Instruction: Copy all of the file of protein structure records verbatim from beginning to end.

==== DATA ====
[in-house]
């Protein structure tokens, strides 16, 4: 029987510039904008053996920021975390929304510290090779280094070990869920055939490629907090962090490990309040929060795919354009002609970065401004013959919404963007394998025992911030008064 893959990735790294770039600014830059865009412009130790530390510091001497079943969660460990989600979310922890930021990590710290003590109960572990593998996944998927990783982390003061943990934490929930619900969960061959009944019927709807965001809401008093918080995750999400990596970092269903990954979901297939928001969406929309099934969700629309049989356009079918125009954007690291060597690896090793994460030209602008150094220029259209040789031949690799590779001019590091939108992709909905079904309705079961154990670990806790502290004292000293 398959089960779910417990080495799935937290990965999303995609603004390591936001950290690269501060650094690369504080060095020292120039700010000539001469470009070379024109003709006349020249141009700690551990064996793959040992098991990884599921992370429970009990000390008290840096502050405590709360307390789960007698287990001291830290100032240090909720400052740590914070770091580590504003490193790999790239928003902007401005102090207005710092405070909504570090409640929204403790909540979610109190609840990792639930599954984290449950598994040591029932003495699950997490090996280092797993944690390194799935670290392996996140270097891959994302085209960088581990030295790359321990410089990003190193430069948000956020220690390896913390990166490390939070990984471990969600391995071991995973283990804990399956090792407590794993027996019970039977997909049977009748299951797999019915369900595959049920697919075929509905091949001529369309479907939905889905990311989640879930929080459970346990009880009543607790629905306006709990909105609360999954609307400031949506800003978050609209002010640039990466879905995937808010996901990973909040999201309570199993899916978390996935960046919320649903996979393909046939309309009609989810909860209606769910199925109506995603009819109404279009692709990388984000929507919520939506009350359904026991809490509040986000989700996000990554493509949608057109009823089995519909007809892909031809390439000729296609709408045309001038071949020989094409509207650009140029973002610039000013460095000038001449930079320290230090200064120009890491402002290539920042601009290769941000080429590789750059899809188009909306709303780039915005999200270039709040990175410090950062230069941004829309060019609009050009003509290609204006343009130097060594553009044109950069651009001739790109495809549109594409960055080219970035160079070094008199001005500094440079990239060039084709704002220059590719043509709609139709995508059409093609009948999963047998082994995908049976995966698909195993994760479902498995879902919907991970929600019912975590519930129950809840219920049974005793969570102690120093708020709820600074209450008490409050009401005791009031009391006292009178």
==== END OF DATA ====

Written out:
[in-house]
């Protein structure tokens, strides 16, 4: 029987510039904008053996920021975390929304510290090779280094070990869920055939490629907090962090490990309040929060795919354009002609970065401004013959919404963007394998025992911030008064 893959990735790294770039600014830059865009412009130790530390510091001497079943969660460990989600979310922890930021990590710290003590109960572990593998996944998927990783982390003061943990934490929930619900969960061959009944019927709807965001809401008093918080995750999400990596970092269903990954979901297939928001969406929309099934969700629309049989356009079918125009954007690291060597690896090793994460030209602008150094220029259209040789031949690799590779001019590091939108992709909905079904309705079961154990670990806790502290004292000293 398959089960779910417990080495799935937290990965999303995609603004390591936001950290690269501060650094690369504080060095020292120039700010000539001469470009070379024109003709006349020249141009700690551990064996793959040992098991990884599921992370429970009990000390008290840096502050405590709360307390789960007698287990001291830290100032240090909720400052740590914070770091580590504003490193790999790239928003902007401005102090207005710092405070909504570090409640929204403790909540979610109190609840990792639930599954984290449950598994040591029932003495699950997490090996280092797993944690390194799935670290392996996140270097891959994302085209960088581990030295790359321990410089990003190193430069948000956020220690390896913390990166490390939070990984471990969600391995071991995973283990804990399956090792407590794993027996019970039977997909049977009748299951797999019915369900595959049920697919075929509905091949001529369309479907939905889905990311989640879930929080459970346990009880009543607790629905306006709990909105609360999954609307400031949506800003978050609209002010640039990466879905995937808010996901990973909040999201309570199993899916978390996935960046919320649903996979393909046939309309009609989810909860209606769910199925109506995603009819109404279009692709990388984000929507919520939506009350359904026991809490509040986000989700996000990554493509949608057109009823089995519909007809892909031809390439000729296609709408045309001038071949020989094409509207650009140029973002610039000013460095000038001449930079320290230090200064120009890491402002290539920042601009290769941000080429590789750059899809188009909306709303780039915005999200270039709040990175410090950062230069941004829309060019609009050009003509290609204006343009130097060594553009044109950069651009001739790109495809549109594409960055080219970035160079070094008199001005500094440079990239060039084709704002220059590719043509709609139709995508059409093609009948999963047998082994995908049976995966698909195993994760479902498995879902919907991970929600019912975590519930129950809840219920049974005793969570102690120093708020709820600074209450008490409050009401005791009031009391006292009178």